With the recent talk about university debt relief, I want to look at something closely related: the stated vs. the functional purpose of the university, and how the mismatch between them has and continues to cause dyscivilizational effects.
The stated purpose of the university is, and always has been, to educate students in various fields and to award degrees certifying mastery of those fields. There is an assumption that basic knowledge (from primary education) and intermediate knowledge (from secondary education) has already been mastered. This serves as a bit of gatekeeping, which has a long and honorable tradition going back to at least Plato, who is said to have Mηδείς άγεωµέτρητος είσίτω µον τήν στέγην! (Let no-one ignorant of geometry enter here!) inscribed above his Academy. A student was required to have knowledge, and so had to have acquired knowledge prior to entry. This means ability to learn, and opportunity to learn. Specifically monetary resources, either from the student’s family, or from other sources. A university degree conferred status much as a masterpiece would give an architect or artist or other tradesman status. Sometimes the status was akin to that of clergy, depending on the university and degree.
So what’s the point? Universities were for those with resources, let them meet each other, and granted status. In Current Year terms: For elites and making elites. As in ancient Greece, the liberal arts (literally, the things that free men were required to know) granted more status over the servile arts. And as the universities were started by the Church from the monastic school tradition, theology was the highest status (and most difficult) subject to study (only after one had mastered all of grammar, rhetoric, logic, arithmetic, geometry, astronomy, and music), more so than law or medicine. Scholarships offered high-merit, low-resource students access that they could otherwise never have had (or had at a lower level). But in many ways, universities were where the ‘right sort’ went to meet others of the ‘right sort’. (What sort is the ‘right sort’ is different depending on the particular university.) And that’s not a stated part of the university purpose, but part of the functional role they played and continue to play. Even when the power of Christianity waned with the rise of secularism, universities would serve, not necessarily for rulers, but for their bureaucrats. With the rise of Modernism, and especially Progressivism, the bureaucrats gained more and more power, making the universities, rather than the church or the military, indispensable for those seeking power, for old money, for blue bloods, what have you.
This brings us to the early-to-mid twentieth century. You have people studying and working hard in university. Either they already have family connections and resources, in which case things are easy for success later, or they do not, in which case they need to be diligent, intelligent, and self-disciplined to graduate, and those characteristics contribute highly to success. So what happens? “Correlation vs Causation” + “Politician’s Syllogism”.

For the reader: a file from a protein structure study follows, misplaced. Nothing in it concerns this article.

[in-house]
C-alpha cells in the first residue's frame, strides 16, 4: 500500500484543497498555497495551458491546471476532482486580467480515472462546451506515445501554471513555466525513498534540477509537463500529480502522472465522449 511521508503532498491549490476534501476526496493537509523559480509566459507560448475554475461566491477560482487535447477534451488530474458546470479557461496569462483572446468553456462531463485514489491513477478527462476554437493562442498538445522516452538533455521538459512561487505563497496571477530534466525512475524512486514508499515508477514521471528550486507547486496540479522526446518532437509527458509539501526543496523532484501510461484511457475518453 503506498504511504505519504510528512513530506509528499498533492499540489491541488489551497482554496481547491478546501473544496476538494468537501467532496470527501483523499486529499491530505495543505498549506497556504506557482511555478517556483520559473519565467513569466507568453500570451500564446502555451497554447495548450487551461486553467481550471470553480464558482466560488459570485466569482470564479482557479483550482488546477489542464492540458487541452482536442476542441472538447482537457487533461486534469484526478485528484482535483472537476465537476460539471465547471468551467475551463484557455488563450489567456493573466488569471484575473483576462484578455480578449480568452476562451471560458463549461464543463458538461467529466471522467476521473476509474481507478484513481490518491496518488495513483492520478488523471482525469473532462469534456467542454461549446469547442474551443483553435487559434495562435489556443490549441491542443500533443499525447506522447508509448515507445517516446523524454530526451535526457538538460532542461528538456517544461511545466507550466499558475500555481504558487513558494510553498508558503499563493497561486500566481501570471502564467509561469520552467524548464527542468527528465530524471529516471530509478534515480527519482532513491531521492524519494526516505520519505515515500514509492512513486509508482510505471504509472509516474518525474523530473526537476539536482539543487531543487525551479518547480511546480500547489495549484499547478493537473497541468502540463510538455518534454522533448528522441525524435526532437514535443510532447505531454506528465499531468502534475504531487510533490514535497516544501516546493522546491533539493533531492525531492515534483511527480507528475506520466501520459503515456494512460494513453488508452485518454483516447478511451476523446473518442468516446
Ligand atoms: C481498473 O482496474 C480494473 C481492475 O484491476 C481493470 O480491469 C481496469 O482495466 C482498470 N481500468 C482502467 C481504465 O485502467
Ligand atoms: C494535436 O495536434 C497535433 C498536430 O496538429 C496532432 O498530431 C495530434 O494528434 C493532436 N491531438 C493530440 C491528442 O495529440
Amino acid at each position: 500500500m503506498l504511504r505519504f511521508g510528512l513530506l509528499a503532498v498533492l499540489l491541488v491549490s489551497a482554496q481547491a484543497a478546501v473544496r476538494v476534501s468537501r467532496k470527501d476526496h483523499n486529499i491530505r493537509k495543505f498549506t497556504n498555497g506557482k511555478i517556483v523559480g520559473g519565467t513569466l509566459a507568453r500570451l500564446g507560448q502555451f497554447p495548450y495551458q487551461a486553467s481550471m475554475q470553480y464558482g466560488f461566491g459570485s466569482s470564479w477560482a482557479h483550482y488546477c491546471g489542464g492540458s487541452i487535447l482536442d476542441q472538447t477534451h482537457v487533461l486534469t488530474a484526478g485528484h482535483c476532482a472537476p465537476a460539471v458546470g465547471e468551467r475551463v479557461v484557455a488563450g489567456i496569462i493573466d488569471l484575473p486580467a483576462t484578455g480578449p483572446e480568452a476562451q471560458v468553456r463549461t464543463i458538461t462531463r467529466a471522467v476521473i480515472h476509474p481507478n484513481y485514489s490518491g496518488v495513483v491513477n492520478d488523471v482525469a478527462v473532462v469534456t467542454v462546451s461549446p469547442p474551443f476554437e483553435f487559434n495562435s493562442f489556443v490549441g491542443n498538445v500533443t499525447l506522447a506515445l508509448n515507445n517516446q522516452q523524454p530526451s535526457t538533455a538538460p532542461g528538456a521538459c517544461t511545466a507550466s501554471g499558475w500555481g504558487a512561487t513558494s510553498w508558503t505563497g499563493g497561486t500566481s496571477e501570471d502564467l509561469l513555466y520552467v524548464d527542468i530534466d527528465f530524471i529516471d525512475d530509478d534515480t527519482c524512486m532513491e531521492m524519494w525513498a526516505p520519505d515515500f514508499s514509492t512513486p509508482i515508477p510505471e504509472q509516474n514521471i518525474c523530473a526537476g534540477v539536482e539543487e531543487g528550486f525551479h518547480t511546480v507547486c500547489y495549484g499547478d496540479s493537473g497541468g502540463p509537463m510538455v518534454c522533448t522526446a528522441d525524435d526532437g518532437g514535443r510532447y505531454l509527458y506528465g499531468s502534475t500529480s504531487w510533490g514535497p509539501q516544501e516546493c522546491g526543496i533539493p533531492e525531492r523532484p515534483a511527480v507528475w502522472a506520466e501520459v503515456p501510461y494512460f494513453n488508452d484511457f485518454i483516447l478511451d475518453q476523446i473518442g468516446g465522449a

Everyone who has taken a course in probability and statistics has been warned that “Correlation is not Causation.” What does it mean? Just because two things vary the same way (they are co-related), doesn’t mean that one causes the other. Example: ice cream sales and sunglasses sales are often strongly correlated. Does one cause the other? Generally not: both are driven by the sun; ice cream due to heat and sunglasses due to brightness. In this case, “graduated college with a degree” and “success in life” were shown to be correlated. [NB: This depends on the definition of success. For purposes of this argument, the precise definition does not matter.] The problem is that many took this to mean, “If only someone can get a college degree, then that someone will be successful in life.” This is where we run into the Politician’s Syllogism.
- We Have To Do Something!
- This is Something.
- Therefore, We Have To Do This!
How does this work? “We have to do something to make people successful. Getting a college degree is a way to make people successful. Therefore, we have to make college degrees easier to get.” [NB: This is of the form AAA-2, and so commits the formal fallacy of the undistributed middle. Thus, the argument is invalid simply from its form alone, let alone the Correlation vs. Causation issue.] And that’s what they did. Hence, student loans and student aid. Lots and lots of federal and bank money.
So what happened? Here, we take a bit of a detour into Economics. Universities want money. So if they can raise tuition, then more loans and aid will come their way. So tuition rises a lot. Far faster than inflation, wages, house prices. Result: the people who need the loans have to repay them later (and often cannot), so those who do not need the loans (generally rich) get off debt-free. And so the university system returns functionally to being a gatekeeper to the ranks of the elite. And this doesn’t get into the Long March Through The Institutions that the servants of lies and ignorance have made, turning them from true education to political propaganda.
Will universities as a whole survive? They certainly serve a political purpose, so yes. Will they survive as education-focused institutions? They already have failed, instead mostly serving as cesspits of anti-Christian propaganda. So, unless a degree is required as a certification for your desired profession, I would say: don’t give money to people who hate you (the university proper). Or to those allied with people who hate you (the banks). I wish I had learned this earlier, and sought to be an autodidact.